Featured Post

Nechama Rivlin was us

She had no airs, she was generous, thoughtful and idealistic: where can you find those qualities today in Israel? Everywhere
The late Nechama Rivlin, wife of President Reuven Rivlin, on June 16, 2016. (Moshe Shai/FLASH90)
The late Nechama Rivlin, wife of President Reuven Rivlin, on June 16, 2016. (Moshe Shai/FLASH90)

Almost every appreciation of Nechama Rivlin says the same thing, that she was humble in a way that elevated all of the rest of us. She had no airs, she was not fancy, she was direct.

A childhood friend said that when she would invite the old gang, women who were friends on the moshav almost 70 years earlier, to the President’s Residence, she served them cake she’d stayed up late the night before baking herself.

Shelly Yachimovich, the Knesset member and former head of the Labor Party, who was a close friend, said that she spoke to Nechama Rivlin on the phone just a few days before she died, and Nechama Rivlin told her she was reading David Grossman’s new book but it’s become hard for her to focus to read. Yachimovich offered to come to the hospital to read the book aloud to her. Nechama Rivlin said that David Grossman made the same offer but she couldn’t possibly trouble him that way.

Grossman himself told the paper how every so often, Nechama Rivlin would call to say that “she wanted to give one of my books as a present to a leader from another country, Trump or the King of Spain. She would phone and ask me to sign the book and write a dedication. She said, I’ll send you a book to sign. I said to her: No need, I have lots of copies. I’ll sign one and you can give it. She said, Absolutely not. I’m buying a book with my own money, and you’re signing it. And that is what happened.”

It is true that Nechama Rivlin was without pretense, and that there was a decency to most everything we saw her say and do. A couple of years ago, a radio interviewer asked if people make comments about the whirring portable oxygen tank that, for the past few years, she needed to breathe, owing to the pulmonary fibrosis she was diagnosed with a dozen years ago. She said, oh yes, all the time. What do they say?, the interviewer asked. Oh they ask questions like, where did you get it?, how much does it cost?, is it a good one? Is it durable? And what do you tell them? Well, she said, they ask these questions because they have a parent who has trouble breathing, or a husband or a child. So I answer the questions. I tell them what store I bought it at, and ask them to say hi for me to the man that runs it.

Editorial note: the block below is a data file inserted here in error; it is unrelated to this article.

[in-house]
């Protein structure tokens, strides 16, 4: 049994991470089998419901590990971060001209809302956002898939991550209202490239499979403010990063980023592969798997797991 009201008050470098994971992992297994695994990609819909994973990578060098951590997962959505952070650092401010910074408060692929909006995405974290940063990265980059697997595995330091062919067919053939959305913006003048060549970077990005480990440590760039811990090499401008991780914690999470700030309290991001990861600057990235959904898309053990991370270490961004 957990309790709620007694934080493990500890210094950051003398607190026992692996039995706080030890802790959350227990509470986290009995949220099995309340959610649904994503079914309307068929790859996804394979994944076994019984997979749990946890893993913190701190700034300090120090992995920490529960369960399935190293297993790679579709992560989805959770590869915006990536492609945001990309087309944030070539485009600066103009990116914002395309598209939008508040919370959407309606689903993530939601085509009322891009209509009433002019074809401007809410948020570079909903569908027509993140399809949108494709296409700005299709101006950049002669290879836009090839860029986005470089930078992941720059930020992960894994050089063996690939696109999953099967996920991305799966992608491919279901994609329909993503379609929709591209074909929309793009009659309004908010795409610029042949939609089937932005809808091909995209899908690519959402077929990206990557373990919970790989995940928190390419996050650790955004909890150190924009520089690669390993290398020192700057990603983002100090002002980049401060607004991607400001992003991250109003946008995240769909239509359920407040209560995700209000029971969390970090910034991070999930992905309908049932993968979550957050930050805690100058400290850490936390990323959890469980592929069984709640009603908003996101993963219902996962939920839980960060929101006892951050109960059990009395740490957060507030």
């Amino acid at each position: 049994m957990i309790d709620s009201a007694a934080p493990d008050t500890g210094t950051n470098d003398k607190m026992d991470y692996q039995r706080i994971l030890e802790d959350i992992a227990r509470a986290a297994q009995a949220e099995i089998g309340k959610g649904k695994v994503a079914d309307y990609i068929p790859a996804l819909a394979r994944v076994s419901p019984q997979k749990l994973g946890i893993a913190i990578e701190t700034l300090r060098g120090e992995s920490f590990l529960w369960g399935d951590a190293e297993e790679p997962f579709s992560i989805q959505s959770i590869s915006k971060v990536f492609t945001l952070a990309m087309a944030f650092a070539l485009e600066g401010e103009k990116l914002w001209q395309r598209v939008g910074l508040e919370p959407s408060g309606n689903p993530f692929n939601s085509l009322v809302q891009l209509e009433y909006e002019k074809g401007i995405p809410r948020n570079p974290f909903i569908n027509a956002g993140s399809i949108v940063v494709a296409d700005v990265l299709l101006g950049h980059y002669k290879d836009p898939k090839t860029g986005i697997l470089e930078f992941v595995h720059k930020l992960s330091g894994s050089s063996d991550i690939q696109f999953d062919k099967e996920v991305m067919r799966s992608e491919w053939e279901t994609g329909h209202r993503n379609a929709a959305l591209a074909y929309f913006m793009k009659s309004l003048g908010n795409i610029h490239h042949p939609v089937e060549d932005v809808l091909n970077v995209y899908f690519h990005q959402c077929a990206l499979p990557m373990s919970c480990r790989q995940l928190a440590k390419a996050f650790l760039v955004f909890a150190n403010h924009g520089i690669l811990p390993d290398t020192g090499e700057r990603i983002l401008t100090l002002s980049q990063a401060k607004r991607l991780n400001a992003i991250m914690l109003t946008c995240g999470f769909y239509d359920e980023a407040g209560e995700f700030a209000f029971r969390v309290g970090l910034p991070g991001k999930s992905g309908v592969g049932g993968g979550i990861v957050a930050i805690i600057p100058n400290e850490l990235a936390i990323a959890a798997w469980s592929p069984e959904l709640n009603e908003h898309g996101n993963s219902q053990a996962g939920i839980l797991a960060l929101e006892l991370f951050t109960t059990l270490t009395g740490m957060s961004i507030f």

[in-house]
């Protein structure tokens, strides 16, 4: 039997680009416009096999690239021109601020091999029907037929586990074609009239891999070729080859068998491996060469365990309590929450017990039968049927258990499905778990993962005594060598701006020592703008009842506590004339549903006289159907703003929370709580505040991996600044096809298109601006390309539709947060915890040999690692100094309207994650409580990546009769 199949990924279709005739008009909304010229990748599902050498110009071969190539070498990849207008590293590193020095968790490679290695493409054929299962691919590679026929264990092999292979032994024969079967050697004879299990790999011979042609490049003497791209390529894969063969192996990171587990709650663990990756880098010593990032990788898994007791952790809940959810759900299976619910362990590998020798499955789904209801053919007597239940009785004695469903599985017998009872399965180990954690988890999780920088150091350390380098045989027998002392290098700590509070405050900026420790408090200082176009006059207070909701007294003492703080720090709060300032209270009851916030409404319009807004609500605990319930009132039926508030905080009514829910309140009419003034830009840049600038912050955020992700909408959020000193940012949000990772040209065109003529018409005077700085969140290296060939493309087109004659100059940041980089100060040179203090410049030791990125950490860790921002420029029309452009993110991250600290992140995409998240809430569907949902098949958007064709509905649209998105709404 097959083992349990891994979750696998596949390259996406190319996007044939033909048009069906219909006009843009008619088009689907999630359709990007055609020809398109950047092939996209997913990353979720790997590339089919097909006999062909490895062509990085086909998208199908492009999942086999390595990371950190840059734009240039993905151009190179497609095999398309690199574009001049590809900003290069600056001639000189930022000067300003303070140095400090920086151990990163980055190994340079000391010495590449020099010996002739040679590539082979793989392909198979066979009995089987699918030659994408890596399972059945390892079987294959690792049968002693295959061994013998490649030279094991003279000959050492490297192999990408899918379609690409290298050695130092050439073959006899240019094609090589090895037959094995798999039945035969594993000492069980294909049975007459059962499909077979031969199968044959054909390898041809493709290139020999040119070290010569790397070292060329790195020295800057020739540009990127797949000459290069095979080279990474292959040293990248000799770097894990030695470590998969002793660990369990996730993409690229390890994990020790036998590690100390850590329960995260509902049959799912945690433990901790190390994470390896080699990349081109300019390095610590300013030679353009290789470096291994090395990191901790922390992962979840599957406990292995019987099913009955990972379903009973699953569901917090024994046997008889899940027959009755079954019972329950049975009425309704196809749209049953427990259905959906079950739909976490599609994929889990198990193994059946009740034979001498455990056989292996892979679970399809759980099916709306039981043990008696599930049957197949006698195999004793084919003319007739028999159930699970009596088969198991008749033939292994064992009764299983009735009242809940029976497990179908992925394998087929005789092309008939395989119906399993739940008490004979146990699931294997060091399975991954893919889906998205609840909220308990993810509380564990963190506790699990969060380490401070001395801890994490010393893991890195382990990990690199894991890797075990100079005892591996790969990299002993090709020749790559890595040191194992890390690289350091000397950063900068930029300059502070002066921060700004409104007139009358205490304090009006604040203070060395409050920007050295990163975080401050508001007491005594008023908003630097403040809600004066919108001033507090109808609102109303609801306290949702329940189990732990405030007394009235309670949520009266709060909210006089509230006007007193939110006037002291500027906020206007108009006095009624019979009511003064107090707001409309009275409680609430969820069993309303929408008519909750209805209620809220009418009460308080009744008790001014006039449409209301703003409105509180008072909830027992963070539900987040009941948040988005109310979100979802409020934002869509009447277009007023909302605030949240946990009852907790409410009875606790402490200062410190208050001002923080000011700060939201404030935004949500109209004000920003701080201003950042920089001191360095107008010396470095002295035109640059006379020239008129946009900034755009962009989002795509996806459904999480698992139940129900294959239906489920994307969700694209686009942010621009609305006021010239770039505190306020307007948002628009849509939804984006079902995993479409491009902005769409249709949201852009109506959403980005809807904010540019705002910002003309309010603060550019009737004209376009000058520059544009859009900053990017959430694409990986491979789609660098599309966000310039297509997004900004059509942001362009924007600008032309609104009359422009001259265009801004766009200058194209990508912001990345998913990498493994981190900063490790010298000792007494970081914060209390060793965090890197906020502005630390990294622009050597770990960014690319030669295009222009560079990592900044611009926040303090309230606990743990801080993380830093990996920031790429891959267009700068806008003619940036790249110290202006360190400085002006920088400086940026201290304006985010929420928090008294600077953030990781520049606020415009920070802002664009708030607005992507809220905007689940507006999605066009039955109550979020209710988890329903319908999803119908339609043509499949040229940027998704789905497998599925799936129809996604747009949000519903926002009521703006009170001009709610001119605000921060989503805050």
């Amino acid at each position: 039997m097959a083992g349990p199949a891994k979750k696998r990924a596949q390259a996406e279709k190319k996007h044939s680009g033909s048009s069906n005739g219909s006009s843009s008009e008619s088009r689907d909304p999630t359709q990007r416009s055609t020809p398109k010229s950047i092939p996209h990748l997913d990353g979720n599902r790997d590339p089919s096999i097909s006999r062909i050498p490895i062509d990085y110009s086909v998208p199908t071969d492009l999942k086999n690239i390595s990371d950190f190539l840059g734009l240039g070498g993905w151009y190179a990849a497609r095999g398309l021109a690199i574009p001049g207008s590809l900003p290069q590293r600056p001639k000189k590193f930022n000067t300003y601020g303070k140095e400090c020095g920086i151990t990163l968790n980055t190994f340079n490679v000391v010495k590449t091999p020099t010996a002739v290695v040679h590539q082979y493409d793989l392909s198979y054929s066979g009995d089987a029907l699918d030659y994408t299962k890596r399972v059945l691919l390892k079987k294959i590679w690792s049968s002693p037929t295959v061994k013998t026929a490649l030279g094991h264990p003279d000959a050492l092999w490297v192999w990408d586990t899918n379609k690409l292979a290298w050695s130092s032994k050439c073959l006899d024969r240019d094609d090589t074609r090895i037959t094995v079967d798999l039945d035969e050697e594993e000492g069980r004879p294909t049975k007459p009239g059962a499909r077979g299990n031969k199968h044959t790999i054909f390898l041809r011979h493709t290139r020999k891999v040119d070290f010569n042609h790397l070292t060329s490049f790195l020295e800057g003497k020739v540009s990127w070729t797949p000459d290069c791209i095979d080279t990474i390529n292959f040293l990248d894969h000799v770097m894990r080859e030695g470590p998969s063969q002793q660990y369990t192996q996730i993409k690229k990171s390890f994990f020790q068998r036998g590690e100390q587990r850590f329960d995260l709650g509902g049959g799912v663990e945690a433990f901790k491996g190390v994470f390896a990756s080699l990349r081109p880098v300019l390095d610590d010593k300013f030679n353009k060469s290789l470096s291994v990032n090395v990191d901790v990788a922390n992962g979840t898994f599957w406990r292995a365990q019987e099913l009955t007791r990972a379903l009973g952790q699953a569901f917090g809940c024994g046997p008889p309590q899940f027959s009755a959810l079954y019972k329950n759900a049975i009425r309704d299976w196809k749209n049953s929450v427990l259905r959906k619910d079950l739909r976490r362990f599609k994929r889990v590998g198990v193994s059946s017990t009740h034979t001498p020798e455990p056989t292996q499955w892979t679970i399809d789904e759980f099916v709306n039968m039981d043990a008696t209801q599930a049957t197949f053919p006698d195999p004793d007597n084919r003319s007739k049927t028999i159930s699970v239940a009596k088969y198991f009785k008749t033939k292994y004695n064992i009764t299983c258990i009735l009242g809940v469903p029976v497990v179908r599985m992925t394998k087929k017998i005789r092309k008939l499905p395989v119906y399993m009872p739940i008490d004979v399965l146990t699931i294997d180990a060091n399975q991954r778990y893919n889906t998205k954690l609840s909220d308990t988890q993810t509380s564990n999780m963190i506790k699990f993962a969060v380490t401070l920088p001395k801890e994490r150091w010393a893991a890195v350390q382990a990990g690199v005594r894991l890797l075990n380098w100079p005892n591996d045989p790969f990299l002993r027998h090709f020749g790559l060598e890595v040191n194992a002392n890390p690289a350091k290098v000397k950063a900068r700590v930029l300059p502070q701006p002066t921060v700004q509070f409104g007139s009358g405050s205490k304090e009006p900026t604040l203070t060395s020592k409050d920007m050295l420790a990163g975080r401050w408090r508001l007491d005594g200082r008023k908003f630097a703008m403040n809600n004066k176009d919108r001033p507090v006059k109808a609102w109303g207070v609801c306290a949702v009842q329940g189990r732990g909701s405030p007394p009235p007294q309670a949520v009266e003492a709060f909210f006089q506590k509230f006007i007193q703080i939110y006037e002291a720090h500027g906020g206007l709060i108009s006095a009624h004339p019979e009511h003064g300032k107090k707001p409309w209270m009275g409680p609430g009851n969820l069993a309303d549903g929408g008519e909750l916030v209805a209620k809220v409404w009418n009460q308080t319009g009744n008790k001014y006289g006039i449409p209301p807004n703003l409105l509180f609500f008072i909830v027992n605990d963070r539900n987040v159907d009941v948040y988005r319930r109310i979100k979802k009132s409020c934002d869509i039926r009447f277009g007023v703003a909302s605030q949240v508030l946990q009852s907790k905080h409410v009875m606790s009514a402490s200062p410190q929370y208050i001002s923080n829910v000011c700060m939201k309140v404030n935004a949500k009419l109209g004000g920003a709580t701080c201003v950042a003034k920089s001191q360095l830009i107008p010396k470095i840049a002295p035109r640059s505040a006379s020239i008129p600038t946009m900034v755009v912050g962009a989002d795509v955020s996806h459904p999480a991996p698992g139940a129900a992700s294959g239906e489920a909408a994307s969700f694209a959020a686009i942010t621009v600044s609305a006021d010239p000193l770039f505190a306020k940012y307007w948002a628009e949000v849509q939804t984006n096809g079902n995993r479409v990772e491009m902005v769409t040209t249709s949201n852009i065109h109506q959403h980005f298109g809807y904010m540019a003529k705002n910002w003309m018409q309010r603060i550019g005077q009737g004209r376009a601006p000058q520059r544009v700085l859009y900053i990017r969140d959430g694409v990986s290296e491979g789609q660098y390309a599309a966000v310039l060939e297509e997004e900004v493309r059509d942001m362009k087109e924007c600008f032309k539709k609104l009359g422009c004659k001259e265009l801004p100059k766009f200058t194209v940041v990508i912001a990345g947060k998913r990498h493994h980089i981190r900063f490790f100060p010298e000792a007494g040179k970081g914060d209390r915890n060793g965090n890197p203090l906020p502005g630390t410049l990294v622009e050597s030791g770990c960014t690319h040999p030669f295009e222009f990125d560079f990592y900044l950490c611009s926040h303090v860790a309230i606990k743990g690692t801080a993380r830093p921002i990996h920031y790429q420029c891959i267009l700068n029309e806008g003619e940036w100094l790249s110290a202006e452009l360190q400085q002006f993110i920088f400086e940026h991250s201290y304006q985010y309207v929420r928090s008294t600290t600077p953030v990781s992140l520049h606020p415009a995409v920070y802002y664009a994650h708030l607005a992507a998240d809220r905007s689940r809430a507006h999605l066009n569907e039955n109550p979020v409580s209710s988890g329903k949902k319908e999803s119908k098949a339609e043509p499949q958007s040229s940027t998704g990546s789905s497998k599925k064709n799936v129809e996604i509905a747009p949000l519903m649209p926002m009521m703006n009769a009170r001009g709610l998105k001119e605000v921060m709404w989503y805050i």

It is hard to pinpoint just what it is about all this that so many of us here, almost all of us, find so beautiful. The head of Naamat, Israel’s National Organization of Women, said yesterday that “Nechama Rivlin was the Beautiful Land of Israel, the Israel that we miss so much, especially in these days that are characterized by crass and divisive discourse.” A lot of people have said the same thing, that Rivlin’s death is heartbreaking because she somehow embodied something that we have lost.

And I think that’s wrong, maybe even exactly wrong. I think we love Nechama Rivlin not because she is who we are not, but because she somehow is who we are.

She’s those kids clamoring to get the army to let them spend a year before they enlist, so they can live in a run-down apartment in a run-down town, teaching math or art to kids whose parents can’t buy them books.

She’s Maria Nahmias from the torch-lighting ceremony, who, after surviving the Holocaust raised 53 Jewish and Arab foster kids.

She’s Miriam Schler, director of the Sexual Assault Crisis Center in Tel Aviv, who spends all day helping women cope with having been assaulted and then gets up the next day and does it again.

She’s Dudi, my mail carrier, who phoned me in DC because he knew I was abroad and worried a package I got would be returned; is there a neighbor he could bring it to?

She’s the person who notices that you’re confused at the bus stop and says, let me help you.

She’s the random mensch we come across so often here, that – like David Foster Wallace’s fish – we fail to see is there at all.

Nechama Rivlin touched us so much because she did not think that being decent, here, in this place, is somehow special. And, yes, I do see that Nechama Rivlin was the best of us. We loved her for that, for who she was. And we loved her, too, because she showed us what we are, at our best.

Yehi Zichra Baruch.

About the Author
Noah Efron hosts TLV1's "The Promised Podcast" (http://tlv1.fm/content/full-show/promised-podcast/). On the side, he teaches history & philosophy of science at Bar Ilan University, and has served on the City Council of Tel Aviv-Jaffa. You can lavish him with praise or scorn at noahjefron@gmail.com